Saturday, August 14, 2010


It was at the Justice for Cyprus annual rally that the ruddy-faced president of a certain Greek community organisation sidled up to me. "Vre to paliopaido," he exclaimed. "What has (Mr x) done again? Can you believe what he said?" The 'again' here refers to the fact that the person in question has an inconvenient habit of speaking, to coin the Greek idiomatic expression "out of the teeth," and given that he purports to be a player in the field of Greek community politics, this propensity is somewhat undiplomatic. "He said something offensive against the (insert name of Greek-Australian organisation) the president continued. "He has embarrassed us all. He must be removed"
"What did he say?" I asked.
"I don't know," he responded, "It was in English but it has upset many people. Why is he attacking them? Who is behind this? These people are our allies. We must take a stand?" From the outset, the unconscious choice of words employed in the accusation fascinated me. 'Attacking' and 'ally' connote that the organised Greek community is a vast field of battle where allies combine to 'attack' enemies. It is also a paranoid place where allies can be suborned, activities subverted and friends 'betrayed.'
Apparently those supposedly engaged upon the plane of struggle and strife need to observe a silence commensurate with the seriousness of the nature of the battle raging all around them. Censorship and discretion is the order of the day. Thus, speaking one's mind, is tantamount to treason, even if it is in order to offer constructive criticism.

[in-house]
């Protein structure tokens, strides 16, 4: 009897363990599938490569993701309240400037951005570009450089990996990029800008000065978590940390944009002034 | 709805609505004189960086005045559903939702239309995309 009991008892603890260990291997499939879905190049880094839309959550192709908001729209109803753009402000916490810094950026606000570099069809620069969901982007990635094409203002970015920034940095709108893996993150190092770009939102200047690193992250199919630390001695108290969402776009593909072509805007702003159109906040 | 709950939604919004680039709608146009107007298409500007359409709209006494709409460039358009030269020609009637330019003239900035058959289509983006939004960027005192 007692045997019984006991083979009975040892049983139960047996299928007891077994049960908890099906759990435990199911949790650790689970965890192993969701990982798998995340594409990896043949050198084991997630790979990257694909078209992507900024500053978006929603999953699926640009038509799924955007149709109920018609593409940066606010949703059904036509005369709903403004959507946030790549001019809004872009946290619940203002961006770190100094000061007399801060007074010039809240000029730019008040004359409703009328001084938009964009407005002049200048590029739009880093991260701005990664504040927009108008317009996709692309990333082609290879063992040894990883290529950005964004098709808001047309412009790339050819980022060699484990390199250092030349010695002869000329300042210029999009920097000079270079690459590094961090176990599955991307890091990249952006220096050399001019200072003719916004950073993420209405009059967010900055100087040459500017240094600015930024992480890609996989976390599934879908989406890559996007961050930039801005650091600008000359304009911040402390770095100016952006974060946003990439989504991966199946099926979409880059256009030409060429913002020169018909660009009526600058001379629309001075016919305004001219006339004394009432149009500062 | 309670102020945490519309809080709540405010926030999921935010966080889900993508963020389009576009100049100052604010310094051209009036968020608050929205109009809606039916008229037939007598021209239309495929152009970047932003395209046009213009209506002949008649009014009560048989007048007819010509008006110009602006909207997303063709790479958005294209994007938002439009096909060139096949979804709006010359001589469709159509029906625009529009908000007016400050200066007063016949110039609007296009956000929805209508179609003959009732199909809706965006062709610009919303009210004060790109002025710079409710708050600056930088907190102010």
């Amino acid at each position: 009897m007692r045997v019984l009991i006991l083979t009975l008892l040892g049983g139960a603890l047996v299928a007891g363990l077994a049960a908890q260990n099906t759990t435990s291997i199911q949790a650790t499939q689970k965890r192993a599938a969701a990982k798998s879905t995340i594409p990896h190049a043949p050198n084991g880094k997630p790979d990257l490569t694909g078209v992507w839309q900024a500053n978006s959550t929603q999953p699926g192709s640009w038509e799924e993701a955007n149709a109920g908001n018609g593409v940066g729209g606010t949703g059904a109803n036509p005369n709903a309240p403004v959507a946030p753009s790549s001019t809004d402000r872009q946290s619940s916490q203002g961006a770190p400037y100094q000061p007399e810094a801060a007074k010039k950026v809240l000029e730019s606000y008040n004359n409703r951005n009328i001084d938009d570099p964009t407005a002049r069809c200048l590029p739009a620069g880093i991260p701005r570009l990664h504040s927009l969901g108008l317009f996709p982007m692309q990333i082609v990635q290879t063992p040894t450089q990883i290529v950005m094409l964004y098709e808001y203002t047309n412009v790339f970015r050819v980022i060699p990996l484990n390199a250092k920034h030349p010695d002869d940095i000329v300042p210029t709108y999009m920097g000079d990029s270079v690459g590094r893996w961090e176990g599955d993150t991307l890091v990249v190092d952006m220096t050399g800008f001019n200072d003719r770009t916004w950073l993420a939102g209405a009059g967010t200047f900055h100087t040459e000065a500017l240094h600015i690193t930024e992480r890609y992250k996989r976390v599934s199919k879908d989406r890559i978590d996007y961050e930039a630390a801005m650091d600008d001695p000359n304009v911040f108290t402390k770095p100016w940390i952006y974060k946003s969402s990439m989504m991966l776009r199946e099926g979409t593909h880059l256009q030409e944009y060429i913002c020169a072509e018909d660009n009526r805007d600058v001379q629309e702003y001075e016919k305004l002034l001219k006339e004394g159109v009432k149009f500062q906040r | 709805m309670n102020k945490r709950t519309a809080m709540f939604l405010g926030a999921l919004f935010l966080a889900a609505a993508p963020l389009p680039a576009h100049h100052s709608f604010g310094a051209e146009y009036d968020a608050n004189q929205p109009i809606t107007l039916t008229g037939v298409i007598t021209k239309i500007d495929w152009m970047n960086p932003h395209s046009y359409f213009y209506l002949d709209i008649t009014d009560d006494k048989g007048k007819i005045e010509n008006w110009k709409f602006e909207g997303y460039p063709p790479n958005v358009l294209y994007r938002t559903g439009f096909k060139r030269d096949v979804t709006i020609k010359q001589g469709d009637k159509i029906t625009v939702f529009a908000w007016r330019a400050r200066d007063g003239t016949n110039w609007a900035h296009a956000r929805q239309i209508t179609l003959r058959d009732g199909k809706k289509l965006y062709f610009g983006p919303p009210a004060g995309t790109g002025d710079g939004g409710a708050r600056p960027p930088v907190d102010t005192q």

Weaving my way through the crowd at the protest, I came upon the imposing figure of one of the members of the aggrieved and betrayed organisation. "So you have heard of this rezili?" he boomed, flecks of spittle disgorging themselves from between his teeth and lodging within the bristles of his yellowing mustache.
"What aspect of what was said do you find particularly problematic?" I asked.
"I don't know," he responded, his shoulders arched and his face flushed. "I'm not sure exactly what was said. But someone who is, told me it was offensive and that the person in question was attacking us." He paused and then continued: "Anyway, we think that this guy is in league with some of the journalists out there to discredit and attack us. We think that he is making these statements on purpose because you know that there are these guys are out there in the media who exist solely to get us."